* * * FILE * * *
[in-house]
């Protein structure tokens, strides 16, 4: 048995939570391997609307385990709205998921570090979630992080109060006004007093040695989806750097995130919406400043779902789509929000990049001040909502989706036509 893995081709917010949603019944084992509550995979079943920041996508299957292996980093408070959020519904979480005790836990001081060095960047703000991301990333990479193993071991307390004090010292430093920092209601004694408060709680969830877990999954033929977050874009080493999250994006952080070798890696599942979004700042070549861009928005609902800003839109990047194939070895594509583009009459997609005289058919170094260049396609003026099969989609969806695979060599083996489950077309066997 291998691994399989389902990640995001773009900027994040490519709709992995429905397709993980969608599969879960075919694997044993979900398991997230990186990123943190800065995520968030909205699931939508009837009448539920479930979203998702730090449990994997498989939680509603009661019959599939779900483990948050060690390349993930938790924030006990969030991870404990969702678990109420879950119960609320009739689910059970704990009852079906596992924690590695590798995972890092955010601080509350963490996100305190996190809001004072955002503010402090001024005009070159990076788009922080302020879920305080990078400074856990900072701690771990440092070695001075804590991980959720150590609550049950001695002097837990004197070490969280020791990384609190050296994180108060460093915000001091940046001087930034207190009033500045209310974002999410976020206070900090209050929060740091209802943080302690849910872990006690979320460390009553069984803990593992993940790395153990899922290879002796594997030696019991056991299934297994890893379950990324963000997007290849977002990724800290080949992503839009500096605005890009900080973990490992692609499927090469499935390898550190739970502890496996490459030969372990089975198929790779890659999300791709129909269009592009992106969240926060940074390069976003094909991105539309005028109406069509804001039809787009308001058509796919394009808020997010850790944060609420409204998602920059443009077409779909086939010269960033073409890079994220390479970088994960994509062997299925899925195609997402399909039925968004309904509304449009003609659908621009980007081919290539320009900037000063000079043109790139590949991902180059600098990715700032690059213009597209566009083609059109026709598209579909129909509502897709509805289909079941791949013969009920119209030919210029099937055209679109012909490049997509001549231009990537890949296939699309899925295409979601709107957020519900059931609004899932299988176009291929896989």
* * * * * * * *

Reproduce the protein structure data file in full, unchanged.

[in-house]
């Protein structure tokens, strides 16, 4: 048995939570391997609307385990709205998921570090979630992080109060006004007093040695989806750097995130919406400043779902789509929000990049001040909502989706036509 893995081709917010949603019944084992509550995979079943920041996508299957292996980093408070959020519904979480005790836990001081060095960047703000991301990333990479193993071991307390004090010292430093920092209601004694408060709680969830877990999954033929977050874009080493999250994006952080070798890696599942979004700042070549861009928005609902800003839109990047194939070895594509583009009459997609005289058919170094260049396609003026099969989609969806695979060599083996489950077309066997 291998691994399989389902990640995001773009900027994040490519709709992995429905397709993980969608599969879960075919694997044993979900398991997230990186990123943190800065995520968030909205699931939508009837009448539920479930979203998702730090449990994997498989939680509603009661019959599939779900483990948050060690390349993930938790924030006990969030991870404990969702678990109420879950119960609320009739689910059970704990009852079906596992924690590695590798995972890092955010601080509350963490996100305190996190809001004072955002503010402090001024005009070159990076788009922080302020879920305080990078400074856990900072701690771990440092070695001075804590991980959720150590609550049950001695002097837990004197070490969280020791990384609190050296994180108060460093915000001091940046001087930034207190009033500045209310974002999410976020206070900090209050929060740091209802943080302690849910872990006690979320460390009553069984803990593992993940790395153990899922290879002796594997030696019991056991299934297994890893379950990324963000997007290849977002990724800290080949992503839009500096605005890009900080973990490992692609499927090469499935390898550190739970502890496996490459030969372990089975198929790779890659999300791709129909269009592009992106969240926060940074390069976003094909991105539309005028109406069509804001039809787009308001058509796919394009808020997010850790944060609420409204998602920059443009077409779909086939010269960033073409890079994220390479970088994960994509062997299925899925195609997402399909039925968004309904509304449009003609659908621009980007081919290539320009900037000063000079043109790139590949991902180059600098990715700032690059213009597209566009083609059109026709598209579909129909509502897709509805289909079941791949013969009920119209030919210029099937055209679109012909490049997509001549231009990537890949296939699309899925295409979601709107957020519900059931609004899932299988176009291929896989």